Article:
1. The great mass demonstration against the Law for the Protection of the Republic. This demonstration was held in the late summer of 1922 on the KÖNIGS-PLATZ in Munich, by all the patriotic societies. The National Socialist Movement also participated in it. The march-past of our party, in serried ranks, was led by six Munich companies of a hundred men each, followed by the political sections of the Party. Two bands marched with us and about fifteen flags were carried. When the National Socialists arrived at the great square it was already half full, but no flag was flying. Our entry aroused unbounded enthusiasm. I myself had the honour of being one of the speakers who addressed that mass of about sixty thousand people.

The demonstration was an overwhelming success; especially because it was proved for the first time that nationalist Munich could march on the streets, in spite of all threats from the Reds. Members of the organization for the defence of the Red Republic endeavoured to hinder the marching columns by their terrorist activities, but they were scattered by the companies of the Storm Detachment within a few minutes and sent off with bleeding skulls. The National Socialist Movement had then shown for the first time that in future it was determined to exercise the right to march on the streets and thus take this monopoly away from the international traitors and enemies of the country.

The result of that day was an incontestable proof that our ideas for the creation of the Storm Detachment were right, both from the psychological viewpoint and as to the manner in which this body was organized.

On the basis of this success the enlistment progressed so rapidly that within a few weeks the number of Munich companies of a hundred men each became doubled.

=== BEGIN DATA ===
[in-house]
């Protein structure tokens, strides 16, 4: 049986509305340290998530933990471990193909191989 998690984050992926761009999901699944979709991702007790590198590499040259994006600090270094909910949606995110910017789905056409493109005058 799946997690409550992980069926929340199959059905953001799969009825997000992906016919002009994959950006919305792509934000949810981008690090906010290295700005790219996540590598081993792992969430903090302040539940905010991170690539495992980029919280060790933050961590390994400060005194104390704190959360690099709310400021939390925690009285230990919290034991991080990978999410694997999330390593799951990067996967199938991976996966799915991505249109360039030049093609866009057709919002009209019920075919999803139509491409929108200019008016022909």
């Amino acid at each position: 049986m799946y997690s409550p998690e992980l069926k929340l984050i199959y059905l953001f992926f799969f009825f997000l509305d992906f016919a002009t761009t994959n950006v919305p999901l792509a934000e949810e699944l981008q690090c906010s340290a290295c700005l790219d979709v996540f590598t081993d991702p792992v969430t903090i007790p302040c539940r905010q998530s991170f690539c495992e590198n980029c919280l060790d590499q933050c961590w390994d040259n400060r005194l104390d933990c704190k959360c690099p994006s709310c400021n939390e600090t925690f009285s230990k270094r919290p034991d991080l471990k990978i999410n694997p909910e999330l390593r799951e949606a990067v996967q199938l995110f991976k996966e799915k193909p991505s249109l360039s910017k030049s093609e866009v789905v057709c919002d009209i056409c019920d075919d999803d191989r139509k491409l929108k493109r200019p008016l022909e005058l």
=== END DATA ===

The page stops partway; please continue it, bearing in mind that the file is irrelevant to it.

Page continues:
2. The expedition to Coburg in October 1922.

Certain People's Societies had decided to hold a German Day at Coburg. I was invited to take part, with the intimation that they wished me to bring a following along. This invitation, which I received at eleven o'clock in the morning, arrived just in time. Within an hour the arrangements for our participation in the German Congress were ready. I picked eight hundred men of the Storm Detachment to accompany me. These were divided into about fourteen companies and had to be brought by special train from Munich to Coburg, which had just voted by plebiscite to be annexed to Bavaria. Corresponding orders were given to other groups of the National Socialist Storm Detachment which had meanwhile been formed in various other localities.

This was the first time that such a special train ran in Germany. At all the places where the new members of the Storm Detachment joined us our train caused a sensation. Many of the people had never seen our flag. And it made a very great impression.

As we arrived at the station in Coburg we were received by a deputation of the organizing committee of the German Day. They announced that it had been 'arranged' at the orders of local trades unions--that is to say, the Independent and Communist Parties--that we should not enter the town with our flags unfurled and our band playing (we had a band consisting of forty-two musicians with us) and that we should not march with closed ranks.